Musicians Fred Lonberg-Holm and Peter Brötzmann see too much restriction in playing previously composed pieces. They desire the freedom to play beats and rhythms spontaneously, in the style of improvisation. The duo will be performing at the Kerrytown Concert House tonight at 8 p.m.

Fred Lonberg-Holm and Peter Brotzmann

Tonight at 8 p.m.
Kerrytown Concert House
Tickets from $5

Lonberg-Holm and Brötzmann became acquainted with one another through the Chicago 10tet, an ensemble led by Brötzmann himself. It was in this group that their improvisational techniques were born.

“The Chicago 10tet evolved over the past five or six years, where originally different members would write pieces for us to perform,” Lonberg-Holm said. “At a certain time we wanted to throw out the scores and just play, and we’ve been working that way ever since. Peter lives in Germany, and the ensemble is equally made up of people from Chicago and from Europe.”

The two decided to collaborate and go on a tour together after many successful performances. Lonberg-Holm plays the cello, while Brötzmann is on the saxophone.

“Peter was coming into town for a visual arts show he was running, and he said, ‘It would be cool to do a series of gigs together,’ ” Lonberg-Holm said. “I’ve played in small situations with I think just about everybody in the 10tet. The band is made up of smaller bands, so to speak.”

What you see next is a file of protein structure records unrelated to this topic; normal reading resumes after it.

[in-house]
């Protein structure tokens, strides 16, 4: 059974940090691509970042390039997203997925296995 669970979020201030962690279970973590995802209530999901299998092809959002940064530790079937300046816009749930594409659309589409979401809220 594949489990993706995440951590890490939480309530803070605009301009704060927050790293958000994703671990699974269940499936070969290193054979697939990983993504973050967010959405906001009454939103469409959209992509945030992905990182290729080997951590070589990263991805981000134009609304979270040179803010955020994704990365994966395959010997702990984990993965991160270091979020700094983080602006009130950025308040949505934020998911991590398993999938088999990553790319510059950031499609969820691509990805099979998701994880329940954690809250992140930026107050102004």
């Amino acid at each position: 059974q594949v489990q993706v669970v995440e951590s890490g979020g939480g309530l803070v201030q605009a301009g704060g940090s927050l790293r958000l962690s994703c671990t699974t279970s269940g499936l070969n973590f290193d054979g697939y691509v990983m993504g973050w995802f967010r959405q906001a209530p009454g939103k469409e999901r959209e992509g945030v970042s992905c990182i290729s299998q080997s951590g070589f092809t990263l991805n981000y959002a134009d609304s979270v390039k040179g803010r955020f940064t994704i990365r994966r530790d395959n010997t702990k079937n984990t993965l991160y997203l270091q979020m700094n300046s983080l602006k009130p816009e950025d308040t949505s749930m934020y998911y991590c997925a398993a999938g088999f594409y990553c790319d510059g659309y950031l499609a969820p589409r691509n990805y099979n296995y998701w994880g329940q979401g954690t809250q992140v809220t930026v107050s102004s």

Lonberg-Holm believes that jazz is the music of improvisers, but as a whole he tries to stray away from this label.

“You get so many different things of what the man on the street would say is jazz,” Lonberg-Holm said. “The word jazz is an amorphous thing, I’m more comfortable not using it at all. It has been used as a racist, street-jacket term applied to African Americans, so musicians in general have been trying to get away from that. We play music that’s not such a typical thing you hear. Everything is kind of new and experimental.”

With Lonberg-Holm and Brötzmann’s experience, improvisation has become second nature to them.

“We just start playing and see where we end up, and where we can go,” Lonberg-Holm explained. “He and I do things where there’s specific melodic material and a rhythmic basis that the music is going to grow out of.”

Lonberg-Holm has performed in Ann Arbor multiple times, and a large factor in his return is the respect he has for the Kerrytown venue.

“Kerrytown has a long, excellent history presenting improvised music,” Lonberg-Holm said. “The first time I played there was some day in the mid-’90s. For the last 10 years I’ve been there on average every 15 months. It’s a place that is open to presenting different music and it’s a very nice sounding room.”

Lonberg-Holm suggests that the audience have an open mind during the performance, as this makes the overall musical experience more enjoyable.

“It can be kind of a trip or a story without words, a non-linear narrative,” Lonberg-Holm said. “The idea in a way is that as soon as you try to force your thoughts on other people, it loses them altogether. It’s more interesting for the listener to leave their mind open so they can put their own angle on the music.”

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